Frequently Asked Questions - Caging and Furnishings

Caging and Furnishing FAQ
This FAQ is a reflection of my experience and educated opinions on the matter and generally reflects the general consensus of the experienced forum members and experienced enthusiasts. Much credit is given to those with more experience than I who are always offering their expertise such as Kinyonga, Laurie, Jannb, Carol, Chris Anderson, Olimpia, Sandrachameleon, Trace etc.

Q: How many chameleons can I keep in one cage?
A: One. Let me say that again: one. Chameleons are solitary creatures and in the wild can easily just leave the area if another one is present. They are easily stressed by another chameleon being in such close proximity that they cannot escape from. Often times one will become more dominant and eat more of the food and prevent the other from being able to bask as much. The signs of this can be obvious or very, very subtle so you may not notice it until the more submissive chameleon becomes ill. If it is a male/female pair the male will be constantly placing stress on the female to mate and she will not thrive. In large cages with lots of foliage with experienced keepers who can recognize the subtle signs it can sometimes work but is definitely not recommended for anyone with conditions less ideal than that. Pygmys are the exception to the rule here as they tolerate others of their species in a cage big enough…
More information on co-habitation.

Q: What kind and size of cage should my chameleon have?
The most common species (veileds and panthers) require large cages of 24x24x48” tall as adults. Smaller cages can be used for younger chameleons but they will need an adult cage by about a year of age. Jackson chameleons can happily live in an 18x18x36” tall cage but bigger is always better. Horizontal cages are not appropriate for chameleons as they are arboreal (tree dwelling) animals and need vertical space to move throughout the temperature gradient. Horizontal fish tanks especially are completely inappropriate for chameleons and should not be used, period. The most commonly used cage is screened as this provides good ventilation and dispersal of heat to create a gradient. If keeping humidity up is a challenge then you can wrap some of the sides with shower curtain liner or acrylic panels or add a humidifier or misting system.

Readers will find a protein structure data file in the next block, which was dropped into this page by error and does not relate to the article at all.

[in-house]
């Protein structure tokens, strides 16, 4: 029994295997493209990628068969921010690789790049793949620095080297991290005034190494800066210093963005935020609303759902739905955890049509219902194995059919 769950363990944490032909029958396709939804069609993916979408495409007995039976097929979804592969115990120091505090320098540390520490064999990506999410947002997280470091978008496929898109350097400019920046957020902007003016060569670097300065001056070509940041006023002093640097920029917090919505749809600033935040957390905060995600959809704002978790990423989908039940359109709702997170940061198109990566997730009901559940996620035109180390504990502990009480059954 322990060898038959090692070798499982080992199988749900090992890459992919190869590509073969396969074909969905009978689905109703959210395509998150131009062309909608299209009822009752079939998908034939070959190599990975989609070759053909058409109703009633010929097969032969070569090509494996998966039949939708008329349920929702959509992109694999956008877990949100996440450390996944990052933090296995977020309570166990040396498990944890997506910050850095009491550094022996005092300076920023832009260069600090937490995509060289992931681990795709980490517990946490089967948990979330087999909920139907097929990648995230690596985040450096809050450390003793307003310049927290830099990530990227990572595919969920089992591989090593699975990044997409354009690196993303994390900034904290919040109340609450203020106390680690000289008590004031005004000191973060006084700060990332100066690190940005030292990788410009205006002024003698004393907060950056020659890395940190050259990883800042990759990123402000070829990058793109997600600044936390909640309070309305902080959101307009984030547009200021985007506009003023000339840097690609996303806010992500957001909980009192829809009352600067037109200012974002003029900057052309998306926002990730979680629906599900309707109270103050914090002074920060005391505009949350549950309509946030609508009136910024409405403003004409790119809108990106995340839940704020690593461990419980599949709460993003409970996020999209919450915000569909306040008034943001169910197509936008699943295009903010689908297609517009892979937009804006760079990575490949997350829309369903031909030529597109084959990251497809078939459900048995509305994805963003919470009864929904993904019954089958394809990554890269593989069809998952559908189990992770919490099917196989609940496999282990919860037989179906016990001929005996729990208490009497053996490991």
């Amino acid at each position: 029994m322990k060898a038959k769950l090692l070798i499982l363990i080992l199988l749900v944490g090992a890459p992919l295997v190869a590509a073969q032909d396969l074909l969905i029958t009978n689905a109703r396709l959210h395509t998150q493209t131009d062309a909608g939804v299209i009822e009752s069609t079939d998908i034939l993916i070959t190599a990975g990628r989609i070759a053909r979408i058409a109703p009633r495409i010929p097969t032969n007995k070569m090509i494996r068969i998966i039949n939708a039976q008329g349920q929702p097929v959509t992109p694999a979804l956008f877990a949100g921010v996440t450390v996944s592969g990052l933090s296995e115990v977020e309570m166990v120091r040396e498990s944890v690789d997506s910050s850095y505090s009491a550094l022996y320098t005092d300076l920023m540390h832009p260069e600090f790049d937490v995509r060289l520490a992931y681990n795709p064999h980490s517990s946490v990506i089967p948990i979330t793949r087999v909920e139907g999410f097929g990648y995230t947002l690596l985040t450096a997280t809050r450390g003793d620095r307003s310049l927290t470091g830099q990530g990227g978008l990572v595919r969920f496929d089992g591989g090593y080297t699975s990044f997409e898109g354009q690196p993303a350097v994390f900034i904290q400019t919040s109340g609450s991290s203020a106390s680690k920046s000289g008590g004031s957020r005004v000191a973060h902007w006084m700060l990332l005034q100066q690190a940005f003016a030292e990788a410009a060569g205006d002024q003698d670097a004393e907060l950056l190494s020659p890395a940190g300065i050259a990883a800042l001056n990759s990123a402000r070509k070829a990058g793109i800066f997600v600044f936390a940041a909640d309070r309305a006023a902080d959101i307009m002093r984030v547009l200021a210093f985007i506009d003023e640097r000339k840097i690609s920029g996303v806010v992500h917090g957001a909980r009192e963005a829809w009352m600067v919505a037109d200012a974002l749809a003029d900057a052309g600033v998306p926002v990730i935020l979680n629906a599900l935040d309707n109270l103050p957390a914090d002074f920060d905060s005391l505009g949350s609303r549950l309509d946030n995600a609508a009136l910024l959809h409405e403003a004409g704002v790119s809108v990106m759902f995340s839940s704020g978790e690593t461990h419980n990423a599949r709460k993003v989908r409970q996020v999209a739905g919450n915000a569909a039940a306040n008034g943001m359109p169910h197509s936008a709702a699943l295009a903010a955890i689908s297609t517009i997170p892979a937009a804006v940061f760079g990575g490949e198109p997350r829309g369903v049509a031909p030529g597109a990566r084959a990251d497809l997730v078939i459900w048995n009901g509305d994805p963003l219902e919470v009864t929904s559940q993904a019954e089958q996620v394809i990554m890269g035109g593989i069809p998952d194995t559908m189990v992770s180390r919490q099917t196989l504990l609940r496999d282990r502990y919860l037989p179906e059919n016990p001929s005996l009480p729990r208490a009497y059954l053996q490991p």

In areas of cold, dry climates a glass cage may be better suited for a chameleon. This does NOT mean a big fish tank. The glass cage should still be vertical and have ventilation at the bottom to allow for air circulation. The exo terra cages are a good example of ventilation at the bottom. Vertical glass cages are very heavy and very expensive and often not big enough, which is why they aren’t seen as much. That chameleons are stressed by their reflection in the glass is a myth.
More information on keeping chameleons in glass cages.

Q: What substrate should I use in my chameleon’s cage?
A: Substrate is not needed for chameleons since they are arboreal (tree-dwelling) lizards and should not be spending much, if any, time on the bottom of their cage. Substrates like mulch or dirt just harbor bacteria and mold due to the high amount of moisture in the cage getting trapped in it. Unsanitary conditions can lead to infection in your chameleon. You definitely do not want the crickets munching on grossness before your chameleon eats them. It also poses a risk for when your chameleon is hunting that he will pick up chunks of substrate with the crickets that are sitting on substrate. Ingestion of substrate can cause intestinal impaction and some people have had chameleons die from that. The best substrate is nothing at all! It's easier to clean and you don't have to worry about the risks.